|• Type||Local Self-government|
|• Body||Chirakkal Panchayat|
|• Official||Malayalam, English|
|Time zone||UTC+5:30 (IST)|
|ISO 3166 code||IN-KL|
According to the Indian census, Chirakkal has a population of 43,290. Males constitute 48% of the population and females 52%. Chirakkal has an average literacy rate of 96.05%, higher than the state average of 94.00%; with male literacy of 97.57% and female literacy of 94.77%. Population of Children with age of 0-6 is 4902 which is 10.75 % of total population of Chirakkal (CT). In Chirakkal Census Town, Female Sex Ratio is of 1159 against state average of 1084. Moreover Child Sex Ratio in Chirakkal is around 1032 compared to Kerala state average of 964.
The Kovilakam ("Palace" in the Malayalam language) of Kolathiris were in Chirakkal a place near to Kannur famous as the seat of the Kolathiris. Kolathiri were also known as Chirakkal Raja or King of Chirakkal. The southern branch of this family ruled over Venad and is today known as the Travancore Royal Family.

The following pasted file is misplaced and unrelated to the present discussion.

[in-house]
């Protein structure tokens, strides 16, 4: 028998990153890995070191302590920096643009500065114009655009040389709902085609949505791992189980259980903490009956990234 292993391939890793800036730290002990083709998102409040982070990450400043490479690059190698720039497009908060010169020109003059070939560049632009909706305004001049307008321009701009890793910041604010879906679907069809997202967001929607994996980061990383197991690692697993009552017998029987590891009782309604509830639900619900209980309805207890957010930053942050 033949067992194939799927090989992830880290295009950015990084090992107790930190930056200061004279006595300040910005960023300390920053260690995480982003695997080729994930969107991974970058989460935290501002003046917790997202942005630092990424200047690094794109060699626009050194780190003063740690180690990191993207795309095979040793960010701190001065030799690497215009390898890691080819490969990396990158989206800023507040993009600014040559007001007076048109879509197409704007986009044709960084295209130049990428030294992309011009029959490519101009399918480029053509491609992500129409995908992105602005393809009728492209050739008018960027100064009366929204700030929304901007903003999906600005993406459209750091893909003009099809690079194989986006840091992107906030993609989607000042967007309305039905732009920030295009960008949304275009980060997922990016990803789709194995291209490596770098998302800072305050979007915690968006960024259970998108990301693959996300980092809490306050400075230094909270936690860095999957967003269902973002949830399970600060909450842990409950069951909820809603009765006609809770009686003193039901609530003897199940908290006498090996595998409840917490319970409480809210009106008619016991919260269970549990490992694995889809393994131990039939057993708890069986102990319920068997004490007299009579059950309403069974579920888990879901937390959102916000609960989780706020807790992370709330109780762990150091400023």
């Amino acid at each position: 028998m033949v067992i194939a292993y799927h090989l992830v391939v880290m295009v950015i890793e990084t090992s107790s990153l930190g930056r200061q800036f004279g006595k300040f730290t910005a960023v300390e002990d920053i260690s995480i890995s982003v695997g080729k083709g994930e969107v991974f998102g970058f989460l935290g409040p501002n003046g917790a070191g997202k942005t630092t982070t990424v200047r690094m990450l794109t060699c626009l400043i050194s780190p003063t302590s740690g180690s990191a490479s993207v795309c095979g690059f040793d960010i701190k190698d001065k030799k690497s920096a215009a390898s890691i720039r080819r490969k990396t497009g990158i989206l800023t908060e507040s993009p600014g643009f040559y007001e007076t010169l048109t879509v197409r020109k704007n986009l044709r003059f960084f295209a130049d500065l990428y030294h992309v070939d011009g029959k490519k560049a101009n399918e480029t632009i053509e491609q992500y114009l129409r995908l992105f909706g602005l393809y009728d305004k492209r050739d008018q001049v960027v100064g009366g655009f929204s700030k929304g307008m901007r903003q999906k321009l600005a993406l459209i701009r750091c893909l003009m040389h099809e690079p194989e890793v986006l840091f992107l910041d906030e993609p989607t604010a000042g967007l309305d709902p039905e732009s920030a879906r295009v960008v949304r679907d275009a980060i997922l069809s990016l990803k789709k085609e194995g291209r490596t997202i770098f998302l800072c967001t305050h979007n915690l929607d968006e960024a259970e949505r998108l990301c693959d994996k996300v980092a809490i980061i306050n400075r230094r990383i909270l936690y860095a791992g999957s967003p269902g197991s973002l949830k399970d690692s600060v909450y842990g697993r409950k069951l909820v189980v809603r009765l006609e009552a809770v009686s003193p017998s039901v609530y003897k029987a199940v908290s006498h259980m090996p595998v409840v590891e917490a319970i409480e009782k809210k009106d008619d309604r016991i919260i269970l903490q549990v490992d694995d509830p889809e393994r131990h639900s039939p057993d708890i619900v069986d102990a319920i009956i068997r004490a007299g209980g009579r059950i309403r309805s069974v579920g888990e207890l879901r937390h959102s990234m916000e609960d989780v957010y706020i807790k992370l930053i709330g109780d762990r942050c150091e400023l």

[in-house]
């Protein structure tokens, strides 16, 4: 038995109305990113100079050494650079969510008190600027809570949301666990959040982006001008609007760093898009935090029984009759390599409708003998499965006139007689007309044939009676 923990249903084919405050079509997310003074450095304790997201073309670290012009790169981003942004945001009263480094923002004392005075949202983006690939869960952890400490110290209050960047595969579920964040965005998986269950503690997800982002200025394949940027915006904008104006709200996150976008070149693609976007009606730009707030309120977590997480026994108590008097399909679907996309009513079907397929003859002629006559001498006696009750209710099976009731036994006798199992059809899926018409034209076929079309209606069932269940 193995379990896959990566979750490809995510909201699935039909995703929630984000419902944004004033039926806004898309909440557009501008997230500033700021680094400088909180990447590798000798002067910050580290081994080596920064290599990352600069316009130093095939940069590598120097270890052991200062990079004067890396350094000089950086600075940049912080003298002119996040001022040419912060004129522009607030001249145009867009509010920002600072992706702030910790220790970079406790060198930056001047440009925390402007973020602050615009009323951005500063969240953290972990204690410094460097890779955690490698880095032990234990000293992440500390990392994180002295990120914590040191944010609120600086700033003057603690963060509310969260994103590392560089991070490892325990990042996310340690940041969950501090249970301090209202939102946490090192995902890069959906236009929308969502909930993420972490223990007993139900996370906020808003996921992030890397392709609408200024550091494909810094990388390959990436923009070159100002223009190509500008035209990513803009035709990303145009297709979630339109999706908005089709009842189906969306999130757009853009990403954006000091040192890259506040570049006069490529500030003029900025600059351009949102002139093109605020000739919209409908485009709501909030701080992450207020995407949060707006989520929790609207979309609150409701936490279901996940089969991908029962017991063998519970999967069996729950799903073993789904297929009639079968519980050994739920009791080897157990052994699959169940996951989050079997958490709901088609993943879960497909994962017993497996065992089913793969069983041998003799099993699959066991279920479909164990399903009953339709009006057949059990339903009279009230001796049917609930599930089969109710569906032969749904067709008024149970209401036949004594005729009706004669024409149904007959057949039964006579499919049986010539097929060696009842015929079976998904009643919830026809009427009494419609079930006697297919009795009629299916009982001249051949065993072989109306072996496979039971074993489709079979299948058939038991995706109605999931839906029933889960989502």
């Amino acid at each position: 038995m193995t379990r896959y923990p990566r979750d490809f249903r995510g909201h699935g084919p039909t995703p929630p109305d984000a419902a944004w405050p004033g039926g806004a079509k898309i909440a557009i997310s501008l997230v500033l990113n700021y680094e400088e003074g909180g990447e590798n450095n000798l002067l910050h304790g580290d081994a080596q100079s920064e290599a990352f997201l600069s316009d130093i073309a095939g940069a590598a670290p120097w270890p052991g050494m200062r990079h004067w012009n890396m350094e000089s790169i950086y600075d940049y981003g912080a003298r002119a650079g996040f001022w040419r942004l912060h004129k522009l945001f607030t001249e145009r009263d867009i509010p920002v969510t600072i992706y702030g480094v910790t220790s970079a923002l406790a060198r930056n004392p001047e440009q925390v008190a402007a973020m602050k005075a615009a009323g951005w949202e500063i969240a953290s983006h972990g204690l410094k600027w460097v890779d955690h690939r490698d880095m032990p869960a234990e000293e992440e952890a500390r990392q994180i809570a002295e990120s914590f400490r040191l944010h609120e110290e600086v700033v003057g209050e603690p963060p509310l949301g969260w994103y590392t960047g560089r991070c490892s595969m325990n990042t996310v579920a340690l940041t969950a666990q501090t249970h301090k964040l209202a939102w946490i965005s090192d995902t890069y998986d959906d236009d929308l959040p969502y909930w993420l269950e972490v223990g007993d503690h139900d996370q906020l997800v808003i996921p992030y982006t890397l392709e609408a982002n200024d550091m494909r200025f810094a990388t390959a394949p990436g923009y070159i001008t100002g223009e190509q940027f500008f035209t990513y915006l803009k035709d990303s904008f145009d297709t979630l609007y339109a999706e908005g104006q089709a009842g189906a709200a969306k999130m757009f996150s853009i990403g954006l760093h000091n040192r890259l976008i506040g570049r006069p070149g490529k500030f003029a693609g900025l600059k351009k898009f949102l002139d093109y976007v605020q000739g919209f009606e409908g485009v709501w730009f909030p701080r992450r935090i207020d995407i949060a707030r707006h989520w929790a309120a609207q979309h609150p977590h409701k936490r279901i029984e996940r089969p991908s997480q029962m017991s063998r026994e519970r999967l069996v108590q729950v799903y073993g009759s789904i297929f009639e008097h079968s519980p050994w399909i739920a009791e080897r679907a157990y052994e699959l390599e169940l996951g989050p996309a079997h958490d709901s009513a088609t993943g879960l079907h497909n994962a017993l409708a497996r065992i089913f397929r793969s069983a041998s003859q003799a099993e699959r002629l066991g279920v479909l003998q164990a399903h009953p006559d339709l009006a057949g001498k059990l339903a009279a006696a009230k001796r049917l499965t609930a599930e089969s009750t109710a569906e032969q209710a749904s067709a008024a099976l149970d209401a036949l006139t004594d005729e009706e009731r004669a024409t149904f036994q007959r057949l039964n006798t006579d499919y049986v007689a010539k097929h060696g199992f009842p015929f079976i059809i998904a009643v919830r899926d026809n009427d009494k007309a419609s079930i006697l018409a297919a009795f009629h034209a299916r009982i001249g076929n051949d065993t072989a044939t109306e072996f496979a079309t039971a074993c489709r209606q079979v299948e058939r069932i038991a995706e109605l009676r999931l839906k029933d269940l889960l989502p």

Kolathiris are the successors of Mooshiks Kings who ruled northern Kerala in the first century AD. The detailed history of this dynasty and hidden history of this region is mentioned in the "Mooshika Vamsham" a Sanskrit poetic text, written by Athulan in the tenth century AD. Mooshika Vamsham is believed to be one of the earliest Sanskrit books written based on the history of northern Kerala.
Kolathiris were political and commercial rivals of the Samoothiris (Zamorins) of Kozhikode.
Bekal Fort now in Kasaragod and Chandragiri Fort were originally under the Chirakkal Rajas until the time of Shivappa Naik's invasion of Kolathunadu Nowadays the recognition of the Chirakkal Raja is widely regarded by the folk artists, especially the Theyyam artists. The most gifted among them receive 'pattum valayum' (a type of silk cloth and golden bangle) from the Chirakkal Raja as recognition.
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- "Census of India 2001: Data from the 2001 Census, including cities, villages and towns (Provisional)". Census Commission of India. Archived from the original on 16 June 2004. Retrieved 1 November 2008.
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